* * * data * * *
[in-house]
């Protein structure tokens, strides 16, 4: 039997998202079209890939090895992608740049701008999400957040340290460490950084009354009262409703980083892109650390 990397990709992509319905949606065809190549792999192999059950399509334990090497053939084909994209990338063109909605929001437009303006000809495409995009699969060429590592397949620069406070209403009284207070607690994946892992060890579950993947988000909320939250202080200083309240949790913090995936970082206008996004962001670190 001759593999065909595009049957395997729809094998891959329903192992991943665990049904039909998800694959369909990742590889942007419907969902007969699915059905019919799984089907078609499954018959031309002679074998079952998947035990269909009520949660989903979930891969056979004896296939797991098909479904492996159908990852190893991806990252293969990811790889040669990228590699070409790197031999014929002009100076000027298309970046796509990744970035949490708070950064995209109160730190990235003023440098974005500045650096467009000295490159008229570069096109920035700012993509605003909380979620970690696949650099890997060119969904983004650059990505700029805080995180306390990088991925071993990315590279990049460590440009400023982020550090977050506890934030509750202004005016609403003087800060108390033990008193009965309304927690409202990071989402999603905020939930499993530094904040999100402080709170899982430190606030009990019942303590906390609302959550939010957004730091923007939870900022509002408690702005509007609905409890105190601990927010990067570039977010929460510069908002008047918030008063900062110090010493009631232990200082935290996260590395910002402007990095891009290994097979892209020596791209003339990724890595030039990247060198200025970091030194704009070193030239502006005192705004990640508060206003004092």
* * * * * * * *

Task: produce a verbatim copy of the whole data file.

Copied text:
[in-house]
């Protein structure tokens, strides 16, 4: 039997998202079209890939090895992608740049701008999400957040340290460490950084009354009262409703980083892109650390 990397990709992509319905949606065809190549792999192999059950399509334990090497053939084909994209990338063109909605929001437009303006000809495409995009699969060429590592397949620069406070209403009284207070607690994946892992060890579950993947988000909320939250202080200083309240949790913090995936970082206008996004962001670190 001759593999065909595009049957395997729809094998891959329903192992991943665990049904039909998800694959369909990742590889942007419907969902007969699915059905019919799984089907078609499954018959031309002679074998079952998947035990269909009520949660989903979930891969056979004896296939797991098909479904492996159908990852190893991806990252293969990811790889040669990228590699070409790197031999014929002009100076000027298309970046796509990744970035949490708070950064995209109160730190990235003023440098974005500045650096467009000295490159008229570069096109920035700012993509605003909380979620970690696949650099890997060119969904983004650059990505700029805080995180306390990088991925071993990315590279990049460590440009400023982020550090977050506890934030509750202004005016609403003087800060108390033990008193009965309304927690409202990071989402999603905020939930499993530094904040999100402080709170899982430190606030009990019942303590906390609302959550939010957004730091923007939870900022509002408690702005509007609905409890105190601990927010990067570039977010929460510069908002008047918030008063900062110090010493009631232990200082935290996260590395910002402007990095891009290994097979892209020596791209003339990724890595030039990247060198200025970091030194704009070193030239502006005192705004990640508060206003004092």